08-16-2011 07:59 AM
Good morning. How are the flooded southwest Iowa, southeast Nebraska fields looking? I understand some highways are opening back up. I imagine the fields hit the hardest remain empty? The folks I talk to on the Iowa side of the line say the crops look good. And do you agree with the USDA's decision not to include those flooded areas in that re-survey they did for the August Report?
Also, cash corn basis took a hit in August, so I'm told. What about around Neb. City? And what kind of price are you hearing offered along the Missouri River? Thanks for sharing.
08-16-2011 08:59 AM
As far as the flooding Hwy 2 is still closed and will be for a long time since it washed out, the first of the month there was still alot of water over there, From certain vantage points in Neb. City you can see over there to the iowa side and the top of the levee is visible but there is still a current beyond the levee. The water has gone down some. I got a picture of a field in SE Missouri where the river went out over there this spring, Its going to be several years, if ever when that certain field can ever be farm again,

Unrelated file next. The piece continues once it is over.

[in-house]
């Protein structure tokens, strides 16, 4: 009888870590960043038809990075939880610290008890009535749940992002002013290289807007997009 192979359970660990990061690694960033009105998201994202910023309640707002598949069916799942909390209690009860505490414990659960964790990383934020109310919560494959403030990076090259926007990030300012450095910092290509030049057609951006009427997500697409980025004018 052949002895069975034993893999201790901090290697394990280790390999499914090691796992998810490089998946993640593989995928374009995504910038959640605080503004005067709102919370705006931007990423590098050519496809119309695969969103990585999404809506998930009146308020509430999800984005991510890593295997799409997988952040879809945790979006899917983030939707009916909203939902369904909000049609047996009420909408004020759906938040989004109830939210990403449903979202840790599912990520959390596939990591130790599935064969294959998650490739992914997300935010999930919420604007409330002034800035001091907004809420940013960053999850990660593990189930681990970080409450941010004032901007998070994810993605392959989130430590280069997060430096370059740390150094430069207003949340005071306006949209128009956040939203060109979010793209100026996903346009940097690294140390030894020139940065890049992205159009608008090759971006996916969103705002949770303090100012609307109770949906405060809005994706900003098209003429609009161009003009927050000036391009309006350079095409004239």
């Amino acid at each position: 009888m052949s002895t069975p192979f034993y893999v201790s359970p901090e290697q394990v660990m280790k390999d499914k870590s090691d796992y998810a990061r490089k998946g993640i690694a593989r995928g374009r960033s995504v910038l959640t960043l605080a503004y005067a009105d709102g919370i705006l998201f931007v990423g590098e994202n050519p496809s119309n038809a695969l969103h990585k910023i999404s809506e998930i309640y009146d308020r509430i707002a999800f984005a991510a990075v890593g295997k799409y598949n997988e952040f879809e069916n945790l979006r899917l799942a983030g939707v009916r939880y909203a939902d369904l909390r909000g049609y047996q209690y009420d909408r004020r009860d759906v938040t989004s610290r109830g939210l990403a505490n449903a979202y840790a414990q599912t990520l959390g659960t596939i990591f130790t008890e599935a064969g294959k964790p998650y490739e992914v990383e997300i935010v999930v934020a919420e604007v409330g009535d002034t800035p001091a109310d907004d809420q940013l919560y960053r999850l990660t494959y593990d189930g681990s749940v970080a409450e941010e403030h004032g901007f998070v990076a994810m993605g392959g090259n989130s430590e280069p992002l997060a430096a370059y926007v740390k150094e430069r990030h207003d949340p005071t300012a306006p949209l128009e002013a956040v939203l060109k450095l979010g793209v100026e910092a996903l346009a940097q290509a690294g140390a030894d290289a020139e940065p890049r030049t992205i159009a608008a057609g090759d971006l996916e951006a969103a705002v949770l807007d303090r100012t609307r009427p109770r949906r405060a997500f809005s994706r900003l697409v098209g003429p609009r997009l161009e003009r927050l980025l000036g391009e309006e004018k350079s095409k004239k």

Most of the basis for corn around here is 2 cents under the board, or even with the board. We where as high as 15 over once, not for sure if they think they can milk the supplies till harvest or what. Even the ethanol plant is the same as my local coop for basis.
I guess on the resurvey did the throw the acres out al together, there is nothing there where it is flooded so why count them as even planted.
08-16-2011 03:08 PM - edited 08-16-2011 04:09 PM
Tell that trader I think it is called denial. Corn left under loan, 109 mil. Last year on Sept 21 there was 118 mil under loan. Balances for same period (August 9) in 2010, 237 m., 2009 244 mil., 2008 192 mil. So does that mean commercials are holding that much grain?